I would like to thank Margaret for taking the time to participate for a piece for my blog. Margaret decided she would like to share something special with us, and I believe it's special too.
As far back as I can remember I have read. I have recollections of visiting our local Library one evening per week with my Father. The children's section was up a windy staircase and was a little piece of heaven for me. I had my own library card and felt so important.
My Mother used to take me to an independent bookshop called Books Unlimited every few weeks and let me pick up whatever tickled my fancy at the time.
I had a standing order for Twinkle magazine which I then upgraded to Bunty and subsequently, Smash Hits and other teen magazines. I became addicted to Nancy Drew mysteries and from then on my love of books was ingrained in me.....
When I became a Mother I was completely sure that books would be a part of each of my children's lives. They got their own library cards ( now electronic, unlike my old cardboard one ) from birth and were read to every day, regardless of age. After child four, there was not a kids book that I had not read and I still have most of them. The kids say they remember most of the stories and they still get excited by a trip to the bookshop or library.
Now my eldest is 24 years old and my youngest is 10, the kids books have reappeared on our bookshelves as we now foster kids from all age brackets. Again, I am back in storyland and getting to re read some amazing books from over the years.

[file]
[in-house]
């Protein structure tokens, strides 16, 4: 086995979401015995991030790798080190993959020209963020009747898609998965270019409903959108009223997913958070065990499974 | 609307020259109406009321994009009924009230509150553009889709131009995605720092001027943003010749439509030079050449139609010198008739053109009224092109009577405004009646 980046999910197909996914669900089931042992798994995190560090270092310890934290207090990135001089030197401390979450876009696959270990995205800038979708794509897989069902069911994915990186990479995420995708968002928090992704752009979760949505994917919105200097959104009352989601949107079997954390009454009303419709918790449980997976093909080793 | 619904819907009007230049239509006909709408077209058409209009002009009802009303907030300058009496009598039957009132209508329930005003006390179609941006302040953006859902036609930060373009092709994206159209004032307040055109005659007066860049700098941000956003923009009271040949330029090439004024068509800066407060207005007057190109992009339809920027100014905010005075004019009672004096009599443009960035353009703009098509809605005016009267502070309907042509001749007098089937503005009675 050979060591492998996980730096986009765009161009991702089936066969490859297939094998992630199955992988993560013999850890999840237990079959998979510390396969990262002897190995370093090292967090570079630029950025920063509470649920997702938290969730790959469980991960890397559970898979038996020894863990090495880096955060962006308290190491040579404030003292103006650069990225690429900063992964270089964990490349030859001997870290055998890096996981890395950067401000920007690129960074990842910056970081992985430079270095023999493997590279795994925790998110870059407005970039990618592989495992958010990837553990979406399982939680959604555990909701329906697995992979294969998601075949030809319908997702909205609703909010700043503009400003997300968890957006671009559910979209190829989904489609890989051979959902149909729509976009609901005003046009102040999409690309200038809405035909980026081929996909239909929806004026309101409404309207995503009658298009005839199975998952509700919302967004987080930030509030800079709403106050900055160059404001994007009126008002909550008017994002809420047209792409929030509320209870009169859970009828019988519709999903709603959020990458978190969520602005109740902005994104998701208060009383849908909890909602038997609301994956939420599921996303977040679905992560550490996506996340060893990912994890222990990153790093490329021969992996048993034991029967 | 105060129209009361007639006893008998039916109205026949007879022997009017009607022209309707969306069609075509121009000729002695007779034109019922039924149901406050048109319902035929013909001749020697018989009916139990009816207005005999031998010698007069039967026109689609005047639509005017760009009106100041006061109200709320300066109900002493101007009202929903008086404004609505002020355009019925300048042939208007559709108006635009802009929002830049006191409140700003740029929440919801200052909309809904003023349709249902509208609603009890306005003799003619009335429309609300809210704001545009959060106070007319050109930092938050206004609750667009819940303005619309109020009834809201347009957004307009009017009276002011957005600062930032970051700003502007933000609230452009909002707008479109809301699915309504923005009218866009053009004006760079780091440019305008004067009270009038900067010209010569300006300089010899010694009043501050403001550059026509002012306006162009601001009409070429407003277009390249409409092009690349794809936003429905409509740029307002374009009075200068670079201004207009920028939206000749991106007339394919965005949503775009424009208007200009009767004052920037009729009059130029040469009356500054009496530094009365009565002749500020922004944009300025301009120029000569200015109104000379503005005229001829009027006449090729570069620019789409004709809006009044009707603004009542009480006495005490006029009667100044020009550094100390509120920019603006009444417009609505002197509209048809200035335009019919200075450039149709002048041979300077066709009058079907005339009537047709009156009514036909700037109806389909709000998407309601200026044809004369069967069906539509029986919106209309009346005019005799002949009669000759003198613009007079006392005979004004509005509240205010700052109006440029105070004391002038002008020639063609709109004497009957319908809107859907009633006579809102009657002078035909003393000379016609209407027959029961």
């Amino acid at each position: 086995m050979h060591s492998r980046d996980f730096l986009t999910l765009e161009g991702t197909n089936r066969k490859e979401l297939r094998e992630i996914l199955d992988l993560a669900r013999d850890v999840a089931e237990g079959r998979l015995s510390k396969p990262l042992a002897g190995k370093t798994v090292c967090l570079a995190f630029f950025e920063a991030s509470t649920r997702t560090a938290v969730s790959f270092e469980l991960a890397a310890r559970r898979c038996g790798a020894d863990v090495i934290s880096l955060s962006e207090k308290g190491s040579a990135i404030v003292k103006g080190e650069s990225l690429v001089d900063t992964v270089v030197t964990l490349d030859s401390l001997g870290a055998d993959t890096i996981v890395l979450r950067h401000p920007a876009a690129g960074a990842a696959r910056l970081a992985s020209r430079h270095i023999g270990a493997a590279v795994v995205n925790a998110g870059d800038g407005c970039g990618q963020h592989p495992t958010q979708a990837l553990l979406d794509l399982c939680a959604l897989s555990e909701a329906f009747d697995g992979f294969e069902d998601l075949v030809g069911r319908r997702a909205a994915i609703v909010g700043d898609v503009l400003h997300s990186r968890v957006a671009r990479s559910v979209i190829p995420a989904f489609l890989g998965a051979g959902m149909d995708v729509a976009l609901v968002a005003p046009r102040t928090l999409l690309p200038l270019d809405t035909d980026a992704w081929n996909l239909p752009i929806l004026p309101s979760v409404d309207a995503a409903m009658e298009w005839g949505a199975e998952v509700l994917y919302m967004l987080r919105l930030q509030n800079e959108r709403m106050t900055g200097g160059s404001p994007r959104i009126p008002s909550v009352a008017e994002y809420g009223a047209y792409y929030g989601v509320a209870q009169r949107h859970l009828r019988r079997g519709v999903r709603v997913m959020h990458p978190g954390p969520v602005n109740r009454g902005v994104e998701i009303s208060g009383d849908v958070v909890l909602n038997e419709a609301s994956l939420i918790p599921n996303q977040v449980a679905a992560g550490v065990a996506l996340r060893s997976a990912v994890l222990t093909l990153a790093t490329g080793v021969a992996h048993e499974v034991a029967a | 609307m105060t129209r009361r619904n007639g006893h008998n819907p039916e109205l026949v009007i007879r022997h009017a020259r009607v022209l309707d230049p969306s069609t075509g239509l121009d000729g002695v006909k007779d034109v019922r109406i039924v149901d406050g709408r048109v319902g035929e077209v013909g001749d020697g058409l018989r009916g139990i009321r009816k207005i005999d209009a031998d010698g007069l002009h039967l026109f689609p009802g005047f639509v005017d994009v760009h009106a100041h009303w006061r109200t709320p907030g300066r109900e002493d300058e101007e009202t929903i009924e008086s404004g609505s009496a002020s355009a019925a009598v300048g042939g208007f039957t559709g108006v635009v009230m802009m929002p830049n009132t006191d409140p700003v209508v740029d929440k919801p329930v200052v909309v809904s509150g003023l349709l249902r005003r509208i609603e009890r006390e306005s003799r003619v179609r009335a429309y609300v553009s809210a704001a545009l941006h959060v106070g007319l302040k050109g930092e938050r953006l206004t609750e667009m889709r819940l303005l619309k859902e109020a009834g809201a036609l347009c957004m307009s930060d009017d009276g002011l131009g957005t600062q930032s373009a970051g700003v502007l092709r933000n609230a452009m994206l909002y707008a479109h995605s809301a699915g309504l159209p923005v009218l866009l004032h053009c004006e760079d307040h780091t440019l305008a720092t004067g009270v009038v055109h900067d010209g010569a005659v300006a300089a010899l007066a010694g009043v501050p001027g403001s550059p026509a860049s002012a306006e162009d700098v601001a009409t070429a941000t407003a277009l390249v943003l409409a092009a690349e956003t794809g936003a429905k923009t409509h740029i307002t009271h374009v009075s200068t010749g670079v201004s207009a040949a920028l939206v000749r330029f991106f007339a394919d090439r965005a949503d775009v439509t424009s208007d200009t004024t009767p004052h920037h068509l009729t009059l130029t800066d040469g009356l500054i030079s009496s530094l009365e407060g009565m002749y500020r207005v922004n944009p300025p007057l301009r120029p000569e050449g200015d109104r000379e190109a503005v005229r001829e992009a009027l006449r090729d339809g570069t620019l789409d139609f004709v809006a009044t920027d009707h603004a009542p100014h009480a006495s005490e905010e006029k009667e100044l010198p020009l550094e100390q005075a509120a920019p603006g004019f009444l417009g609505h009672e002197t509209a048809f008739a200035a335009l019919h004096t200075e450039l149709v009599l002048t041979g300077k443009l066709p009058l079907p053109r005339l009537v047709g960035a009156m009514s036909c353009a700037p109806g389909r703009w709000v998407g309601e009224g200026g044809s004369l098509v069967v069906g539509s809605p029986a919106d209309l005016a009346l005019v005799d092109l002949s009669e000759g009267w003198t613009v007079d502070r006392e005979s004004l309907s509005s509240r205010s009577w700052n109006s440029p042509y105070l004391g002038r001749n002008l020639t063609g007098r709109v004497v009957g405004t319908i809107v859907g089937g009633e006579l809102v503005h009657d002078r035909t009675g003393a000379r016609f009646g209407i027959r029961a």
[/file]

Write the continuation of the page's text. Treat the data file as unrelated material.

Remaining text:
We have been fostering for almost three years and have had some long term and some short term placements. I get so excited when I hear there is a toddler coming as they have rarely been read to and to see their little faces light up when you turn the page of a book that you are reading to them is just priceless!
The next age bracket is when they are just starting school. This can be challenging, as a lot of the time, they have been stuck in front of tv or games consoles and have no idea about reading, writing or even their colours. Days of the week is a common void in their vocabulary and even getting them to sit still on a chair is a battle. I try to work with this age bracket on a back to basics level when it comes to reading and the attic is searched for ABC books, jigsaws and posters to aid us along the way. I have a stash of early readers that I work through with them and providing their main language is English, this can be taught in a reasonable time with some patience and perseverance. Eastern European children take a bit longer as their alphabet is quiet different to ours.
Over time, these kids who may have never read before, or shown any interest in books, become little sponges: eager to learn, eager to read and constantly asking for another story. The ones who have left here and returned home, have all left with books and I would hope their love of books stays with them for the rest of their lives.
If the only thing I can do for these children is teach them to read, I would be happy with that. Anything more than that is an added bonus.
Thanks again Margaret, being a teacher myself I agree with the importance of reading and how it should be embedded from a young age, so they find and develop a love for a book. Your story is amazing and it takes a very special person to be a foster parent. Keep up the great work!
You can contact Margaret via twitter @bleachhouselibrary